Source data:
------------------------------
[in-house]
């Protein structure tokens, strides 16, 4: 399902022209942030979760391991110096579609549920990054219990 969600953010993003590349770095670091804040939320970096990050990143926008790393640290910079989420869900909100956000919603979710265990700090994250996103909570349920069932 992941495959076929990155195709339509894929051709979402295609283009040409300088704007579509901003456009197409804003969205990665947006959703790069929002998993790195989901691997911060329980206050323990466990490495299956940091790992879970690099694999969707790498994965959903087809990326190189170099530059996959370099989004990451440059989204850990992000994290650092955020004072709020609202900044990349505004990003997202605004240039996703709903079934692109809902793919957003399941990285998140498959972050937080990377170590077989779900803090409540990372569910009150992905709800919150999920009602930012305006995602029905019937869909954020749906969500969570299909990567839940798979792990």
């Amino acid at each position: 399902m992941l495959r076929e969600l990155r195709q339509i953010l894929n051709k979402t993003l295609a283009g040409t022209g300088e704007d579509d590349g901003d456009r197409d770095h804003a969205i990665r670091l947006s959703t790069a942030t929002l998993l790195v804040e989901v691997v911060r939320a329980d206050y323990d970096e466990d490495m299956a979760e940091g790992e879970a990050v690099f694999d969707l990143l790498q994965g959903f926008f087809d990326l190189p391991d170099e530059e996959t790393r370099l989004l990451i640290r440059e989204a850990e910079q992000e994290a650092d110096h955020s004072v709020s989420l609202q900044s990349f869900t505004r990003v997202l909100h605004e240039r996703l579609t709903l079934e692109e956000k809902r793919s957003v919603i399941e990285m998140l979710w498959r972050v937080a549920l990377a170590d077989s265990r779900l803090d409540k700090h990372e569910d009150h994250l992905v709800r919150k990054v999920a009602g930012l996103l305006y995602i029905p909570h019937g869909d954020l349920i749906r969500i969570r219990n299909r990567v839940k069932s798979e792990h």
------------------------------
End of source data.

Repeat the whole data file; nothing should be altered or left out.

[in-house]
């Protein structure tokens, strides 16, 4: 399902022209942030979760391991110096579609549920990054219990 969600953010993003590349770095670091804040939320970096990050990143926008790393640290910079989420869900909100956000919603979710265990700090994250996103909570349920069932 992941495959076929990155195709339509894929051709979402295609283009040409300088704007579509901003456009197409804003969205990665947006959703790069929002998993790195989901691997911060329980206050323990466990490495299956940091790992879970690099694999969707790498994965959903087809990326190189170099530059996959370099989004990451440059989204850990992000994290650092955020004072709020609202900044990349505004990003997202605004240039996703709903079934692109809902793919957003399941990285998140498959972050937080990377170590077989779900803090409540990372569910009150992905709800919150999920009602930012305006995602029905019937869909954020749906969500969570299909990567839940798979792990």
């Amino acid at each position: 399902m992941l495959r076929e969600l990155r195709q339509i953010l894929n051709k979402t993003l295609a283009g040409t022209g300088e704007d579509d590349g901003d456009r197409d770095h804003a969205i990665r670091l947006s959703t790069a942030t929002l998993l790195v804040e989901v691997v911060r939320a329980d206050y323990d970096e466990d490495m299956a979760e940091g790992e879970a990050v690099f694999d969707l990143l790498q994965g959903f926008f087809d990326l190189p391991d170099e530059e996959t790393r370099l989004l990451i640290r440059e989204a850990e910079q992000e994290a650092d110096h955020s004072v709020s989420l609202q900044s990349f869900t505004r990003v997202l909100h605004e240039r996703l579609t709903l079934e692109e956000k809902r793919s957003v919603i399941e990285m998140l979710w498959r972050v937080a549920l990377a170590d077989s265990r779900l803090d409540k700090h990372e569910d009150h994250l992905v709800r919150k990054v999920a009602g930012l996103l305006y995602i029905p909570h019937g869909d954020l349920i749906r969500i969570r219990n299909r990567v839940k069932s798979e792990h």